“Influencers” should lead the way in educating voters and not contribute to making them dumber

Elections are just around the corner again and it will be interesting to see whether the campaigns that will be in full swing soon will be any different to the ones we beheld in previous elections. Will these campaigns appeal to intelligence? Or will, as tradition holds, these appeal to base emotions and shallow showbiz tastes?

To be fair, the goal in an election campaign — specially in the Philippines where the popular vote directly determines who gets to be head of government — is popularity and, therefore, what appeals to mass Filipino tastes wins. As such, it is likely that we will be seeing a lot of the same ocho-ocho politics and “activism” we’ve seen before — singing, dancing, “endorsements” from celebrities, and the candidates themselves engaged in all sorts of TikTok-styled stunts and buffoonery just to achieve the virality and clout that today’s social media politics demand.

Might I suggest, in the face of this stark reality of Philippine politics, that real influencers who seek to genuinely influence the Filipino vote in the right way step back from this tradition of idiocy and serve as examples for all the rest? Perhaps leave the emo and showbiz tactics to the traditional “activists” and politicians and to long-discredited “political bloggers” and be the beacon of critical thinking over this campaign period? That’s not too much to ask. There are a lot of serious issues to be highlighted and debated, bad behaviour in our politicians that demand intelligent scrutiny, and lots of traditional cultural dysfunction in our politics to be rooted out that we are better off focusing on.

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Dancing and acting like divas on videos posted on Facebook, Twitter, and TikTok will not improve the Filipino voter’s ability to dissect these issues and engage in productive conversation to come up with solutions and ways forward. Traditional campaigns, idiotic influencing on social media, and dishonest persuasion methods will simply yield the same dysfunctional social and political outcomes. Suffice to say, people who genuinely want to see real social and economic progress in Philippine society exist in all partisan camps. Unfortunately they are out-gunned by a parasitical clique of Netizens who are only out for fame and digital clout and will not think twice about muddying the debate just to direct attention to their antics. These parasites will turn serious issues and topics of national consequence into circuses just for the clicks, retweets, likes, and shares. Meanwhile, Filipinos simply get dumber as they gleefully consume these digital opiates.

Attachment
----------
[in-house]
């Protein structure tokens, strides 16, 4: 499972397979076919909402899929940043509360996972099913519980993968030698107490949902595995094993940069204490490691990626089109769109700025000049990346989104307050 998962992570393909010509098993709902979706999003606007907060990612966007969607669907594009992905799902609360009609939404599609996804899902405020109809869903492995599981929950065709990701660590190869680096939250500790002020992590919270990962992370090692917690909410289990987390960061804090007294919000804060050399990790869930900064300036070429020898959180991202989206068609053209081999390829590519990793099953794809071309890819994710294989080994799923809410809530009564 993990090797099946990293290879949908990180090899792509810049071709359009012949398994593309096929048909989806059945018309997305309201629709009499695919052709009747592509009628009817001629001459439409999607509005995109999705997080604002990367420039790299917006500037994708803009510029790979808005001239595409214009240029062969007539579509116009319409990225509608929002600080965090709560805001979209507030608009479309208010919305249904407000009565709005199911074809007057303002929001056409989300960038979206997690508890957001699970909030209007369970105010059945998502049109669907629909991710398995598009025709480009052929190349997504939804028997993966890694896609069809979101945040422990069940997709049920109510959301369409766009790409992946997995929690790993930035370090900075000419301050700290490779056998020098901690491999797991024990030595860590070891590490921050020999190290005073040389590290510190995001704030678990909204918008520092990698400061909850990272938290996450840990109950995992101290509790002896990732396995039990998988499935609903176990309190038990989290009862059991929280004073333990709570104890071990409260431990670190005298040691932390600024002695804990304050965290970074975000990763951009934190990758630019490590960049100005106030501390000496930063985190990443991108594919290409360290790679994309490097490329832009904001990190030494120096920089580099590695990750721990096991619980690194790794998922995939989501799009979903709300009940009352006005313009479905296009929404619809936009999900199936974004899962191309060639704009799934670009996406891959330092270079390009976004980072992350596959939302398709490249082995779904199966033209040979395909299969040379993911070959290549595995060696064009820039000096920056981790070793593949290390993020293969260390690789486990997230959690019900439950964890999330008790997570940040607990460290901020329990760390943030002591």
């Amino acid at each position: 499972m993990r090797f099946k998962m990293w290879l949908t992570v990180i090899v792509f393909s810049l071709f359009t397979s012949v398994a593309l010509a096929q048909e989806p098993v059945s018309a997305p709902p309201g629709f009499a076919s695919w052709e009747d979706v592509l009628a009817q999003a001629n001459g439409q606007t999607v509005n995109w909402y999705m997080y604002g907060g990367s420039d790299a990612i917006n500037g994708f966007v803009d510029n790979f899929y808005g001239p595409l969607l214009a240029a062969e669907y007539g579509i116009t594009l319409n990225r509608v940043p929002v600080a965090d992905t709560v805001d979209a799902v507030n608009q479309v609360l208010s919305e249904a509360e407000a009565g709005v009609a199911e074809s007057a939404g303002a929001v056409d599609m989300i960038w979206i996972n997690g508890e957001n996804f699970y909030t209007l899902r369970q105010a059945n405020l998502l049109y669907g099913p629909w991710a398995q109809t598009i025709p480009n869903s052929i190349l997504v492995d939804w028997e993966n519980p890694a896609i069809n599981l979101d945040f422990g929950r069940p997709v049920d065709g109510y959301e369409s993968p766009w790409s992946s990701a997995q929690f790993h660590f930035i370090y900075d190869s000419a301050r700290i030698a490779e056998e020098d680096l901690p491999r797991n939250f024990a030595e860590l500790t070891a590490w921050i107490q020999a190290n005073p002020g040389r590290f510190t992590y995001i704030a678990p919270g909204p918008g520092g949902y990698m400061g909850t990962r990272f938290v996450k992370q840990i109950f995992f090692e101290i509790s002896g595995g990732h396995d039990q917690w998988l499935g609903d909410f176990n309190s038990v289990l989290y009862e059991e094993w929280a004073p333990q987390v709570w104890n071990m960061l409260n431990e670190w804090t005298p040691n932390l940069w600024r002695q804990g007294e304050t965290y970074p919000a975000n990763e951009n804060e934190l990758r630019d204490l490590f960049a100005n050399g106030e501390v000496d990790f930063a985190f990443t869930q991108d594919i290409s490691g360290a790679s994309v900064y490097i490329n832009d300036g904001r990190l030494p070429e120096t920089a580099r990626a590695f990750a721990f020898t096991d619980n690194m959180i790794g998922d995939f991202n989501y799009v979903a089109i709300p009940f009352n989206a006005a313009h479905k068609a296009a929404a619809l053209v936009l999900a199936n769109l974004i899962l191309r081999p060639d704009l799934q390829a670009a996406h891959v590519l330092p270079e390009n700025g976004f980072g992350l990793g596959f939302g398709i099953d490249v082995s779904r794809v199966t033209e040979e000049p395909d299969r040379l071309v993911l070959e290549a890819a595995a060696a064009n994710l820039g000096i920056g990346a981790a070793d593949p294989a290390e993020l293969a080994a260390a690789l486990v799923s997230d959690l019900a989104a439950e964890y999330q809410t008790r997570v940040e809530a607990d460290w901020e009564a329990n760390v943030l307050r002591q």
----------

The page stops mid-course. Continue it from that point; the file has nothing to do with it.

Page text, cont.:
Influencers who have big followings should encourage their audience to think and not just to watch. This is what it really means to engage one’s community. Engaging means inviting one’s followers to conversation and is not just about putting up a showbiz performance that reduces them to mobs of fantards who passively consume instead of actively and intelligently participate.

As the old cliché goes, with great power comes great responsibility. What are you going to do with the great power that comes with your big audience? Make people smarter, make the issues clearer, and induce innovative thinking? Or turn them into fawning morons, starstruck beyond all recognition? We can choose to be real instruments of change and yet many choose to be mere entertainers who pretend to take important positions on important matters. It’s high time we choose what is right.

4 Replies to ““Influencers” should lead the way in educating voters and not contribute to making them dumber”

  1. I agree, but… There is a population balance between those who are dumb and those who are wise. And the problem is that there are alot more influencers who is typically dumb like the rest than there are who is wise. To make the balance more favorable there has to be much higher quality in education that is universal accessible for all in the country.

  2. Educating them is one thing, making them interested in politics and government is another. Shouldn’t there be an active public information campaign regarding elections and the voting process? There are still a lot who don’t have access to internet, and it seems the thing has to be spoonfed. Apparently Comelec isn’t doing its job enough. And we probably know why.

  3. @BenThere and @JS yes, agree. That’s why I did say in the face of that reality, top influencers should at least take the part of it that they are directly in a position to change — i.e., the way they conduct themselves in front of their audience — and be an example. That said, I do understand that this space is very competitive and, as such, you will always be in danger of losing a big chunk of your following if you do the right thing rather than the popular thing.

  4. In our country’s politics….there seems to be no boundaries between entertainers and politicians. This is the reason entertainers, become politicians; and politicians win thru entertainments.

    Look at the many actors, who became politicians, or elected in the high offices. The mindsets of Filipinos cannot be changed overnight. It may take centuries, to change it.

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